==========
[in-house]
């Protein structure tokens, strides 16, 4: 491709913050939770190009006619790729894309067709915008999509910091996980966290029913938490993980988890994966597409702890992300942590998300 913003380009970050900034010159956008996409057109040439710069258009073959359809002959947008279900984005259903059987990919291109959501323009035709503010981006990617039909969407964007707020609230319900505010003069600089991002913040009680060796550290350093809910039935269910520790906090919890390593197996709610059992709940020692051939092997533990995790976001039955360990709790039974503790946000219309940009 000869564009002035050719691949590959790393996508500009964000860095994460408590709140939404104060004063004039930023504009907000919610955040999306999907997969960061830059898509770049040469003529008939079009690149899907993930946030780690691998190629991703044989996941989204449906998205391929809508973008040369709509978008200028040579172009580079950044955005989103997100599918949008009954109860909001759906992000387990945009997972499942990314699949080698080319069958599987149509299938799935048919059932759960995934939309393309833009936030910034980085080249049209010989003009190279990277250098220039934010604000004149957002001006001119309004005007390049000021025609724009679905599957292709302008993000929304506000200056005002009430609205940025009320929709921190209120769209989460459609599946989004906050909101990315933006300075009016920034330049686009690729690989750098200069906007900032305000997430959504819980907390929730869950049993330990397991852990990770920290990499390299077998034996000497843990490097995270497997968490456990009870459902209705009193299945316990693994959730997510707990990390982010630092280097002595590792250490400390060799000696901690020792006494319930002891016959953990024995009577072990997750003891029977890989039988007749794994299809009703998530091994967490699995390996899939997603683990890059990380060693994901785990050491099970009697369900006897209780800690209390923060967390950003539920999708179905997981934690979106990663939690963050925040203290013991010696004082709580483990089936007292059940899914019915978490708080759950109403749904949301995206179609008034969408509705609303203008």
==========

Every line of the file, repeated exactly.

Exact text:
[in-house]
């Protein structure tokens, strides 16, 4: 491709913050939770190009006619790729894309067709915008999509910091996980966290029913938490993980988890994966597409702890992300942590998300 913003380009970050900034010159956008996409057109040439710069258009073959359809002959947008279900984005259903059987990919291109959501323009035709503010981006990617039909969407964007707020609230319900505010003069600089991002913040009680060796550290350093809910039935269910520790906090919890390593197996709610059992709940020692051939092997533990995790976001039955360990709790039974503790946000219309940009 000869564009002035050719691949590959790393996508500009964000860095994460408590709140939404104060004063004039930023504009907000919610955040999306999907997969960061830059898509770049040469003529008939079009690149899907993930946030780690691998190629991703044989996941989204449906998205391929809508973008040369709509978008200028040579172009580079950044955005989103997100599918949008009954109860909001759906992000387990945009997972499942990314699949080698080319069958599987149509299938799935048919059932759960995934939309393309833009936030910034980085080249049209010989003009190279990277250098220039934010604000004149957002001006001119309004005007390049000021025609724009679905599957292709302008993000929304506000200056005002009430609205940025009320929709921190209120769209989460459609599946989004906050909101990315933006300075009016920034330049686009690729690989750098200069906007900032305000997430959504819980907390929730869950049993330990397991852990990770920290990499390299077998034996000497843990490097995270497997968490456990009870459902209705009193299945316990693994959730997510707990990390982010630092280097002595590792250490400390060799000696901690020792006494319930002891016959953990024995009577072990997750003891029977890989039988007749794994299809009703998530091994967490699995390996899939997603683990890059990380060693994901785990050491099970009697369900006897209780800690209390923060967390950003539920999708179905997981934690979106990663939690963050925040203290013991010696004082709580483990089936007292059940899914019915978490708080759950109403749904949301995206179609008034969408509705609303203008």